President Trump will visit California to meet wildfire victims

PHOTO: A helicopter drops flame retardant on a wildfire, Nov. 10, 2018, in Malibu, Calif. The Woolsey fire has burned over 70,000 acres and has reached the Pacific Coast as it continues grow.PlaySandy Huffaker/Getty Images
WATCH California fires now deadliest in state history

Days after threatening to withhold federal funds from California as it battles deadly wildfires, President Donald Trump will be making a visit to the state to visit some of the people affected, the White House announced.

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Lindsay Walters, deputy White House press secretary, said the president would be visiting the state on Saturday and said more details would be provided "as they are available."

The wildfires in California -- the deadliest in the state’s history -- were the focus of criticism over the weekend by the president, who placed blame for the fiery devastation on poor forest management.

PHOTO: A helicopter drops flame retardant on a wildfire, Nov. 10, 2018, in Malibu, Calif. The Woolsey fire has burned over 70,000 acres and has reached the Pacific Coast as it continues grow.Sandy Huffaker/Getty Images
A helicopter drops flame retardant on a wildfire, Nov. 10, 2018, in Malibu, Calif. The Woolsey fire has burned over 70,000 acres and has reached the Pacific Coast as it continues grow.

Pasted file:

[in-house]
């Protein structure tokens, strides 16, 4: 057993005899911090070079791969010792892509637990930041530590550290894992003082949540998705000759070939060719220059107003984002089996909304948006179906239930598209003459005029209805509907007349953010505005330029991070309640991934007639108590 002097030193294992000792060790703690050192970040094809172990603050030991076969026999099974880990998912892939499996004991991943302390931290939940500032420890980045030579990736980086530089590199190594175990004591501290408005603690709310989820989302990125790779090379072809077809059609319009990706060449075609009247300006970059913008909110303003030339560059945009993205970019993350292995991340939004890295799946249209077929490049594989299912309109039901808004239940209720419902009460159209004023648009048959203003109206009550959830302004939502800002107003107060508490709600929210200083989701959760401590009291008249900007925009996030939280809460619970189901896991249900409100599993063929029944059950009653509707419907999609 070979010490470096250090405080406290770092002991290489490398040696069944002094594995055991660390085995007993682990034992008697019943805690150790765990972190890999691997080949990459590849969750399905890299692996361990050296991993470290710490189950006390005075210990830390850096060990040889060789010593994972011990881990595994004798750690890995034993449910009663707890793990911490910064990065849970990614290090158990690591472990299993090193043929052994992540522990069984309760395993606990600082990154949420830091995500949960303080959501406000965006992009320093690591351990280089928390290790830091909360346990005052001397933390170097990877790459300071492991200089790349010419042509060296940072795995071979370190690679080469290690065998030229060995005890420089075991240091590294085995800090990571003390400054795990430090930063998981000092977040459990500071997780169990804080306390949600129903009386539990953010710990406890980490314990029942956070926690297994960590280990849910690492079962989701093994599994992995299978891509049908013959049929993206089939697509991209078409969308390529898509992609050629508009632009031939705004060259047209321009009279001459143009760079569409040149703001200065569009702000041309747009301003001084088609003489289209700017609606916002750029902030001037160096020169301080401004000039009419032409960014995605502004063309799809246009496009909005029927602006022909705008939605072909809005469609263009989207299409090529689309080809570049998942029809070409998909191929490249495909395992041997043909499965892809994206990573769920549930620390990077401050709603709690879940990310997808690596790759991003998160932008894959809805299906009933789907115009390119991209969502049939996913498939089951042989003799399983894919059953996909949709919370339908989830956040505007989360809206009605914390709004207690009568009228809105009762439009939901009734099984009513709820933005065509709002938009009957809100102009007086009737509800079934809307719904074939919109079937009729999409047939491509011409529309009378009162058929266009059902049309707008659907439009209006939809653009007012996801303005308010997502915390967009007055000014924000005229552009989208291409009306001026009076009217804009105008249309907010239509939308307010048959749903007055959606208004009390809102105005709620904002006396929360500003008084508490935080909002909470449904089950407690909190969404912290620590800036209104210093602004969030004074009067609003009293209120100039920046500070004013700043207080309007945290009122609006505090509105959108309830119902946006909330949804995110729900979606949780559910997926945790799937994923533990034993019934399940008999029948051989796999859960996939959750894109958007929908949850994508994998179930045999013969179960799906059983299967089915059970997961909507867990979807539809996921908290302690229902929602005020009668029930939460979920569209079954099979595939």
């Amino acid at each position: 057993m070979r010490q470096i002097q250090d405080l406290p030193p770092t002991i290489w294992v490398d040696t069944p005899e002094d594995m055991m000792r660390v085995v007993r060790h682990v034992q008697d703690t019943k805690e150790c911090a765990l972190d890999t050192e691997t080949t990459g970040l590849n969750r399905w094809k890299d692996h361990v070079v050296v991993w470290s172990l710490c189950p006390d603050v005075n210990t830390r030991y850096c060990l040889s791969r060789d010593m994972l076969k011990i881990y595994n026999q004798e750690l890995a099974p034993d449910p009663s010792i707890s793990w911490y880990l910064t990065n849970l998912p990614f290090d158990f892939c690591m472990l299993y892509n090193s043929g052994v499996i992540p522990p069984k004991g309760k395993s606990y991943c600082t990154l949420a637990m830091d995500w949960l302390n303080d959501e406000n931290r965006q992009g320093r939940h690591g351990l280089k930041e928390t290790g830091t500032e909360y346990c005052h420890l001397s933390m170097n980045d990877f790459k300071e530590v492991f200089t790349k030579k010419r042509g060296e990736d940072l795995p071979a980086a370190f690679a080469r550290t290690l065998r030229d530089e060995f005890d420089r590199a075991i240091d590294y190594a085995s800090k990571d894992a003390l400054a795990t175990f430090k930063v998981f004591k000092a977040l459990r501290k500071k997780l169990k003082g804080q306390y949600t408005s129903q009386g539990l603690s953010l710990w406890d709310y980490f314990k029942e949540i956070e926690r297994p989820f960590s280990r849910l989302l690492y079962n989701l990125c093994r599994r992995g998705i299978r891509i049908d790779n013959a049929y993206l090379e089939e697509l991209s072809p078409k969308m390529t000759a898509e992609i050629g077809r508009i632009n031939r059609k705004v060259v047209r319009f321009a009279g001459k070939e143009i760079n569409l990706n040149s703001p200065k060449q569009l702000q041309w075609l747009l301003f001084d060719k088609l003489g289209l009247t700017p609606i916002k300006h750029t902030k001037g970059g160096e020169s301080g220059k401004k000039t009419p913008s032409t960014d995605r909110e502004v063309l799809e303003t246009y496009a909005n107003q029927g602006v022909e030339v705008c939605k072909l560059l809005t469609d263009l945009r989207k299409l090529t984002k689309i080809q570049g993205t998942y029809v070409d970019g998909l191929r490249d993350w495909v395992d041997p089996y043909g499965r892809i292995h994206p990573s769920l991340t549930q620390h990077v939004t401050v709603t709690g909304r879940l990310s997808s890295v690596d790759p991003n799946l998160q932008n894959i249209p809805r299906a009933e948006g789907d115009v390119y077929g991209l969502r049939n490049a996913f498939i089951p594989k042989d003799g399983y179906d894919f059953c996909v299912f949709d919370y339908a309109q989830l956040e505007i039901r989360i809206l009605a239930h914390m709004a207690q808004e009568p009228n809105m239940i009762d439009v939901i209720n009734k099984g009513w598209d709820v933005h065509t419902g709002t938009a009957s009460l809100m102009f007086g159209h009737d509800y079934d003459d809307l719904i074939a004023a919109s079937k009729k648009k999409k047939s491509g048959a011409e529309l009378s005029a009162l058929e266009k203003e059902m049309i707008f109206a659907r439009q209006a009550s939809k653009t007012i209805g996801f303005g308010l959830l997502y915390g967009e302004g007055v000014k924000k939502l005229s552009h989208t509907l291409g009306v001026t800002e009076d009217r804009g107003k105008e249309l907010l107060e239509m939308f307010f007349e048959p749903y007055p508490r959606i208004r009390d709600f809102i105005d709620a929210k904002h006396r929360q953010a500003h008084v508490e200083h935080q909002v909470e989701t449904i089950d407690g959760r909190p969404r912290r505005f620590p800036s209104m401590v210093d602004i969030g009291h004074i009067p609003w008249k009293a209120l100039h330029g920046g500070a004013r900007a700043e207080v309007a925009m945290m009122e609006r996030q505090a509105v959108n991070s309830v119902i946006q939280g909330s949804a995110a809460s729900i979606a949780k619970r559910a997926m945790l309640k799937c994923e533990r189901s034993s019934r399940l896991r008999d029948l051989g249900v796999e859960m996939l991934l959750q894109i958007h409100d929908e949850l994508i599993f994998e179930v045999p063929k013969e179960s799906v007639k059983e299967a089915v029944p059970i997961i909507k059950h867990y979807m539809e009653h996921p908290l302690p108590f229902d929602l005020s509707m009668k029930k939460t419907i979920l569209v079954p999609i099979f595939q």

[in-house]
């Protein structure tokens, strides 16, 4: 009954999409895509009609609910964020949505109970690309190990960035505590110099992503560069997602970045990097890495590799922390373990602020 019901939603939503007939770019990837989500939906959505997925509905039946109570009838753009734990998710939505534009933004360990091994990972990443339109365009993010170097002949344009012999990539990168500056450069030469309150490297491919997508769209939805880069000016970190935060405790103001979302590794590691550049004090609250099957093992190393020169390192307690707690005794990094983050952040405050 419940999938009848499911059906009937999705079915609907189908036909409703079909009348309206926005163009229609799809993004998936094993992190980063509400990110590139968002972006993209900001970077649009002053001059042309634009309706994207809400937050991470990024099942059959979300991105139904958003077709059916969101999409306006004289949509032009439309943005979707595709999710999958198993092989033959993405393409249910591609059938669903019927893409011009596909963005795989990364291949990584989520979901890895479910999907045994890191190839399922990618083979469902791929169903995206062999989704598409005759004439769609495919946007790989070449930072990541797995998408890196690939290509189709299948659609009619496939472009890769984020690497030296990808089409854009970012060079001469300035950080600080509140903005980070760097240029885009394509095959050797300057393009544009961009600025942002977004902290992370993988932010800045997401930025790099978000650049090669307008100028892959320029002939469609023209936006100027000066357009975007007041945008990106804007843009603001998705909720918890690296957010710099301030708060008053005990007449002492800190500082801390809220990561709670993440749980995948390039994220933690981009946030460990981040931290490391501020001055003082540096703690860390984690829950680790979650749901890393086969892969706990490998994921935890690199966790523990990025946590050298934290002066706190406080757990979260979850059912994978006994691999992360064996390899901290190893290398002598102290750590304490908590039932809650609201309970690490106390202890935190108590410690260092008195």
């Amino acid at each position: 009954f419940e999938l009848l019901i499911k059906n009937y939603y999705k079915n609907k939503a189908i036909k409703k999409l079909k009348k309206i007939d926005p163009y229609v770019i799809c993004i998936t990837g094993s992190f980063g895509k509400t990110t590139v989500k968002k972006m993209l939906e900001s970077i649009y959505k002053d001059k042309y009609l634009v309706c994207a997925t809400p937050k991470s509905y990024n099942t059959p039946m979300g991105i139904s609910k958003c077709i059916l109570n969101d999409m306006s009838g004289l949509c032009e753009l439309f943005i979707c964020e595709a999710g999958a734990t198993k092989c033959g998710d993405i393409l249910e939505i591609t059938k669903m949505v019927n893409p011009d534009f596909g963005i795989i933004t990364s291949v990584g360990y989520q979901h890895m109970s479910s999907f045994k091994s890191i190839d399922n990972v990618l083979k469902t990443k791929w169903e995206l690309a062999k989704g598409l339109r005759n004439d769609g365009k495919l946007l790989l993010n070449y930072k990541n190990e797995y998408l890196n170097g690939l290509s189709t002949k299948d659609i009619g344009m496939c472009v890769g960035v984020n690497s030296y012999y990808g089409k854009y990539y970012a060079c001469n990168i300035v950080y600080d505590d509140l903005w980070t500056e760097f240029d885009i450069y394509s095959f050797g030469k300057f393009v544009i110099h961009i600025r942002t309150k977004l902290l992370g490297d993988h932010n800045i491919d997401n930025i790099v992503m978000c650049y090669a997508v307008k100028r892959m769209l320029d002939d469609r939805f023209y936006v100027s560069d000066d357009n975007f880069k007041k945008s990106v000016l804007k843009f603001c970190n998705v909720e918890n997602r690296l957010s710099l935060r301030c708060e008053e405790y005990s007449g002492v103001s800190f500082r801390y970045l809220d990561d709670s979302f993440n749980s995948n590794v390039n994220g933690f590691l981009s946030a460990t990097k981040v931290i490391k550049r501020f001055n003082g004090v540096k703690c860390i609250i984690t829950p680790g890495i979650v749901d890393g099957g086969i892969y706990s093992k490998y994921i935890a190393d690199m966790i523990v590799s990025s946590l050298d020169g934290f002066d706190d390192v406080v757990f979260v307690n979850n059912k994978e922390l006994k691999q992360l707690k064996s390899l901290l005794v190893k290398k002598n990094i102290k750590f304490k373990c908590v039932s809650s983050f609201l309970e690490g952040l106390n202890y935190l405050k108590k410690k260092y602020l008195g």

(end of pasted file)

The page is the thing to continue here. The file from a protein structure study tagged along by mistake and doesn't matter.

“There is no reason for these massive, deadly and costly forest fires in California except that forest management is so poor,” Trump tweeted while he was in Paris. “Billions of dollars are given each year, with so many lives lost, all because of gross mismanagement of the forests. Remedy now, or no more Fed payments!”

His tweet was met with swift backlash.

California’s Gov.-elect Gavin Newsom slammed the president’s reaction on Twitter as “partisanship.”

“Lives have been lost. Entire towns have been burned to the ground. Cars abandoned on the side of the road. People are being forced to flee their homes. This is not a time for partisanship,” Newsom tweeted. “This is a time for coordinating relief and response and lifting those in need up.”

The president later tweeted that his heart was with the people who were fighting the fires, who were forced to evacuate their homes and the families of people who died.

Over the past few days, the president said he was monitoring the fires in California. But while he has visited several places affected by hurricanes, the president did not visit California in the wake of the Tubbs fire in Santa Rosa, California, which killed 22 people, or the Montecito mudslides, which killed 21 people and damaged more than 500 buildings and homes.

Trump addressed the wildfires at a Diwali ceremonial lighting of the diya on Tuesday.

“We mourn the lives of those lost and we pray for the victims. And there are more victims than anybody would ever even think possible,” Trump said. “I want to thank the firefighters and FEMA and first responders for their incredible courage in the face of very grave danger.”

And, despite threatening not to give California any federal funding to fight the fires, the president signed a disaster declaration.

“We will do everything in our power to support and protect our fellow citizens in harm’s way,” Trump said. “That’s a very tough situation.”

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